Fig. 4

Forest plot of trials comparing the effect of therapeutic interventions and controls on symptoms of depression. Note: Displays the standardized mean difference (Cohen’s d) in post-treatment symptoms of depression, a positive effect size indicates that the outcome was in favour of therapeutic interventions. The average effect was calculated using a random-effects model

Moderator analyses

To test whether treatment duration (in months) or proportion of young women in the overall sample (compared to young men) moderated the size of meta-analytic effect between therapeutic intervention and active controls, we conducted a multiple meta-regression (see Table 2 for coefficients). Analyses revealed none of these study aspects influenced the effect size of the difference between the therapeutic interventions and active controls for self-harm, suicidal ideation, or depressive symptom outcomes.

Table 2 Parameters of mixed-effects meta-regression on the efficacy of therapeutic interventions as compared to active controls in self-harm, depressive symptoms, and suicidal ideation

Association between self-harm measure timeframe and treatment efficacy

Given that the frequency of self-harm may fluctuate considerably across time, the timeframe in which each study measured self-harm is another study characteristic that may be associated with therapeutic treatment efficacy. After weighting for the sample size of each study (i.e., the inverse of the SE), correlation analysis found no evidence that measurement timeframe was associated with the efficacy of therapeutic interventions (r = .17, p = .533; see Fig. 5). This suggests that the magnitude of the difference between therapeutic interventions and active controls in reducing self-harm behaviour did not differ by the timeframe in which self-harm was measured.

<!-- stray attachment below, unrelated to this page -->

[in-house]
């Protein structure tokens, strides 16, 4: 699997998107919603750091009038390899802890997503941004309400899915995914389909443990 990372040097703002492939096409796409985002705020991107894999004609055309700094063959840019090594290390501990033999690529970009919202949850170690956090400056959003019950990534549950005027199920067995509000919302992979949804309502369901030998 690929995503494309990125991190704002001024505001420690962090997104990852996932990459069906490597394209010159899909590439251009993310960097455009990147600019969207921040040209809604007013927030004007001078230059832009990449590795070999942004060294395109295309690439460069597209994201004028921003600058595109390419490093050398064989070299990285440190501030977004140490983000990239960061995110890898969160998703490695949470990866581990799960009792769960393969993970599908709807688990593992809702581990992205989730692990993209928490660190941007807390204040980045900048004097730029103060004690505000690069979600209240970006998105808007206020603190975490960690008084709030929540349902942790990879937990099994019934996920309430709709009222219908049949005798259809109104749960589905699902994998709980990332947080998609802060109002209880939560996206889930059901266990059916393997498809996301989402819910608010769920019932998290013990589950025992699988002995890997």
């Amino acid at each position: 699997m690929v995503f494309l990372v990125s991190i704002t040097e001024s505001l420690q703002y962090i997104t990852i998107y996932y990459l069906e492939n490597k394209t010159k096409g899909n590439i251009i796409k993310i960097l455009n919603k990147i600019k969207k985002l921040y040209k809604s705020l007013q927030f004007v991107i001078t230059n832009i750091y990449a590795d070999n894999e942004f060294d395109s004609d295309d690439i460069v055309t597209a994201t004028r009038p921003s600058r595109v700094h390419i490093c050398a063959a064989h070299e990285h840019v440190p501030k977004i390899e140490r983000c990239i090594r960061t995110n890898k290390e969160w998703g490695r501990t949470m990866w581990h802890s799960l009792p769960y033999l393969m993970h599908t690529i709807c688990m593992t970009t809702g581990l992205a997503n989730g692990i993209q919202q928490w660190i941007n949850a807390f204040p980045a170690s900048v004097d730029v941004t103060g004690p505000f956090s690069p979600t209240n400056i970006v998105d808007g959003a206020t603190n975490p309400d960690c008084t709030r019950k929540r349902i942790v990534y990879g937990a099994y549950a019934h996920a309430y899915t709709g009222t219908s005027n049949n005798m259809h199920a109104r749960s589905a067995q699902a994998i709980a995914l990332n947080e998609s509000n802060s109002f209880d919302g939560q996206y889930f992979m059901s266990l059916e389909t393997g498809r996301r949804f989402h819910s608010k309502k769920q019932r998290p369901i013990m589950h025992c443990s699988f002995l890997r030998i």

Fig. 5

Effect sizes of the difference between therapeutic interventions and control groups by the time of measurement in self-harm. Note. The radius of the points is drawn proportional to the inverse of the standard errors (i.e., studies with greater statistical power are shown as larger points)

Publication Bias

Finally, we consider the potential impact of publication bias in the literature examined in these meta-analyses. For each outcome, funnel plots showing each study plotted by study precision and result are presented in Fig. 6. Visual inspection of these funnel plots suggests that across all three outcomes, studies were symmetrically distributed. That is, we found no evidence for publication bias in either the self-harm, suicidal ideation, or depressive symptoms literature included in the present meta-analyses. In addition, Egger’s regression found no evidence for funnel plot asymmetry in the analyses of self-harm (z = 1.59, p = .112), suicidal ideation (z = 1.10, p = .273), or depressive symptoms (z = 1.40, p = .162). Given that no indication of publication bias was found, no adjustments were needed according to trim-and-fill analysis in all analyses.

Fig. 6

Funnel plots for (a) self-harm, b suicidal ideation and (c) depressive symptoms, showing limited evidence for publication biases across the three outcomes